Date: Tue, 01 Feb 1994 12:07:18 +0000
From: [Permission pending]
Subject: Re: Finding irreducible representations
To: rusin@math.niu.edu (Dave Rusin)
Hi Dave,
Thanks a lot for your reply. I had to dig for my prehistoric
notes to understand what you mean and now I can see that this is exactly
what I wanted..
You are right: my group is one of the crystallographic groups
and I have already a reducible representation - Wigner D(L,m,m') matrices.
Now, I am going to use your block-diagonalization scheme, i.e find the conjugacy
classes sums, compute their images V_i (subspaces in (2L+1)-dimensional space)
and find the new basis vectors for every subspace V_i.
these new bases will give me linear combinations of spherical harmonics which
belong to irreducible representations of my point group
(which is the final goal..)
>>Does anyone know about an algorithm finding all irreducible
>>representations contained in a given representation ? Computing
>>characters of a point group ? Transforming a set of matrices to
>>a block-diagonal form ?
>
> (...)
>
>As for block-diagonalization, recall that a basis for the center of
>the group algebra is the set of conjugacy-class sums. From these you
>can calculate a collection of minimal central idempotents in the
>group ring. Thus, each irreducible representation of the group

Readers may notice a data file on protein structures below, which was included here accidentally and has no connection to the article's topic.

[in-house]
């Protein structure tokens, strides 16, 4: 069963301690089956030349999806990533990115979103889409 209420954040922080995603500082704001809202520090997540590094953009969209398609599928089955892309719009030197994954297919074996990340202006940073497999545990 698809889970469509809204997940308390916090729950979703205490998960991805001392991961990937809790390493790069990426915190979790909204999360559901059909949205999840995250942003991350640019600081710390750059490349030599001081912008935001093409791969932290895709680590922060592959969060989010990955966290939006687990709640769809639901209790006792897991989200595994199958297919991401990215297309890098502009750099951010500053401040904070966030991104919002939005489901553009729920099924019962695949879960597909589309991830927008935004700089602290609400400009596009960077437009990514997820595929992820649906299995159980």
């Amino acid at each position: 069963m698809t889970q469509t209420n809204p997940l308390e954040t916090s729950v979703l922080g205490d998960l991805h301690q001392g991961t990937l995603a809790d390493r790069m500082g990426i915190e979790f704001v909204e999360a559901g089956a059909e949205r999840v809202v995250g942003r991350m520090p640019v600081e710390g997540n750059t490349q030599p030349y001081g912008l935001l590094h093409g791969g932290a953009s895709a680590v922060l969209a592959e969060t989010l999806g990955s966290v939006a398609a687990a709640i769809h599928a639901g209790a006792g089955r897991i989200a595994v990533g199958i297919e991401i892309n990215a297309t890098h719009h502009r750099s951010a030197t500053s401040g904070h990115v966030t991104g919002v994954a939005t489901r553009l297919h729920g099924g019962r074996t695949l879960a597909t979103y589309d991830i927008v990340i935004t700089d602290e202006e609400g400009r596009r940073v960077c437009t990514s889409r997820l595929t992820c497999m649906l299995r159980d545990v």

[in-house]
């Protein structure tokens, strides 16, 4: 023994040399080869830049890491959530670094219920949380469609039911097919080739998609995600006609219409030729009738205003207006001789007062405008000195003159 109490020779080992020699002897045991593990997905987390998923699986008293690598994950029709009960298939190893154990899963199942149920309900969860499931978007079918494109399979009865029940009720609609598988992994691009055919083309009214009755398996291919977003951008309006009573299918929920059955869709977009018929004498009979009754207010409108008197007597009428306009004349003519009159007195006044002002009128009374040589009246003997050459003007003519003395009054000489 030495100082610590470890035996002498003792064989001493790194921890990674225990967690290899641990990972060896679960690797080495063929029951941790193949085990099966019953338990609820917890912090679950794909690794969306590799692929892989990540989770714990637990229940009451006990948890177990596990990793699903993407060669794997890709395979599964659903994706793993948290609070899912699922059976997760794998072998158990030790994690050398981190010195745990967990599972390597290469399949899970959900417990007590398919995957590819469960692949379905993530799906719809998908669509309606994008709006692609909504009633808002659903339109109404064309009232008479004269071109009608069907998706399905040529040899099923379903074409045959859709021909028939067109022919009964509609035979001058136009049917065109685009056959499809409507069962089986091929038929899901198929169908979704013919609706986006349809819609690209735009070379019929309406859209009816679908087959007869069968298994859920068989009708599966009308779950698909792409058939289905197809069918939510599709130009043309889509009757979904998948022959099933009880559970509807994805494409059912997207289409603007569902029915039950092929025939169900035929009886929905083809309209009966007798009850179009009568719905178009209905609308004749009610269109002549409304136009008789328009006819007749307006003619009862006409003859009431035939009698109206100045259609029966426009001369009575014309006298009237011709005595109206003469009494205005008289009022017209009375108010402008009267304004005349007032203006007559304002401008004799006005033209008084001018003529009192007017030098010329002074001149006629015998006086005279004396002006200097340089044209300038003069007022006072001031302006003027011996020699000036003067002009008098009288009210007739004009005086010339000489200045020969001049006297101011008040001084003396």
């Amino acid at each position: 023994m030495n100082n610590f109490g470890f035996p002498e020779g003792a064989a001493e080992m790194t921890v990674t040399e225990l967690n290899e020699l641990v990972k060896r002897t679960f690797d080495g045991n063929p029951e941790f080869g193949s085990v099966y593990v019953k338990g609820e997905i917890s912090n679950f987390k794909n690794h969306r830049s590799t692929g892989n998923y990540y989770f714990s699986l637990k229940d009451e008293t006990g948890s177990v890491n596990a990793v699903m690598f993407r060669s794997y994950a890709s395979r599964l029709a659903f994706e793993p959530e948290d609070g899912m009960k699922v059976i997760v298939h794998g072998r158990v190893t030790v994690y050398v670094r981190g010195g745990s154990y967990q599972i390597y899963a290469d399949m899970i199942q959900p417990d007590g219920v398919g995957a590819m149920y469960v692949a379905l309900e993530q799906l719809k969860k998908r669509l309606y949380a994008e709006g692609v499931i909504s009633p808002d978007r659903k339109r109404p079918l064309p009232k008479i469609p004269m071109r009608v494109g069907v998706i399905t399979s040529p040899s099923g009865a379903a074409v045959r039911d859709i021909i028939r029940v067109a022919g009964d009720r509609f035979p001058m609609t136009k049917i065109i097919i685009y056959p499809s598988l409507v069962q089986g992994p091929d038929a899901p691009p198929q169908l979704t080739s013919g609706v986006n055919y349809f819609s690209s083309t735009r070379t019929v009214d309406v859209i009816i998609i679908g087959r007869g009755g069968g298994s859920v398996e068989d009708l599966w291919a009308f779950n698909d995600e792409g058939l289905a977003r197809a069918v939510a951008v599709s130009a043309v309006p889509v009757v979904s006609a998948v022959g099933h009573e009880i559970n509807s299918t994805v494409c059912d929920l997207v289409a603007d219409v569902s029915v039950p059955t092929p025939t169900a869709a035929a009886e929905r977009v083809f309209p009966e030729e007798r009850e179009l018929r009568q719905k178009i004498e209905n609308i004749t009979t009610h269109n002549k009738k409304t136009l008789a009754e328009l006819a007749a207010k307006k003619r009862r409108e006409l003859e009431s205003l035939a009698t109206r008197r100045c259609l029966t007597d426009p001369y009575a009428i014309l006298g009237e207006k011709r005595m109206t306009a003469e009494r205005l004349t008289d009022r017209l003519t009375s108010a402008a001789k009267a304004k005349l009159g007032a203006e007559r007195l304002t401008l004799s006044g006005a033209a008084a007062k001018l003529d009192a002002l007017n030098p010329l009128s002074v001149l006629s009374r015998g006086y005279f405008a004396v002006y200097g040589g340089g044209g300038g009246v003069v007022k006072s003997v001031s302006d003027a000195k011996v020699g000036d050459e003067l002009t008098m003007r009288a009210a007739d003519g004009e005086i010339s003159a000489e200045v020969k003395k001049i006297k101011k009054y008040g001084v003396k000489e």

>corresponds to a certain sum of conjugacy class sums, the correspondence
>being that a given representation takes its sum to the identity matrix
>and the others to zero. Take such a sum, compute the matrix that
>corresponds to it, and look at its image V_i. These subspaces V_i
>are disjoint and span the original vector space V; each is preserved
>by the matrices in your set; hence in this new basis, the matrices
>will be in block-diagonal form. (Moreover, this is the finest such
>decomposition possible unless one of the irreducible constituents
>of the original representation shows up more than once.)
>
>dave
>
>PS - I take it your group is one of the crystallographic groups.
>If it is of low dimension, then surely its representations can be
>found even in the applied literature. For a general group you might
>want to turn to one of the group-theory-specific packages such as
>Cayley, GAP, or Magma.
>
there is still some coding to be done : I'll send you the result if you're
interested.
[sig deleted -- djr]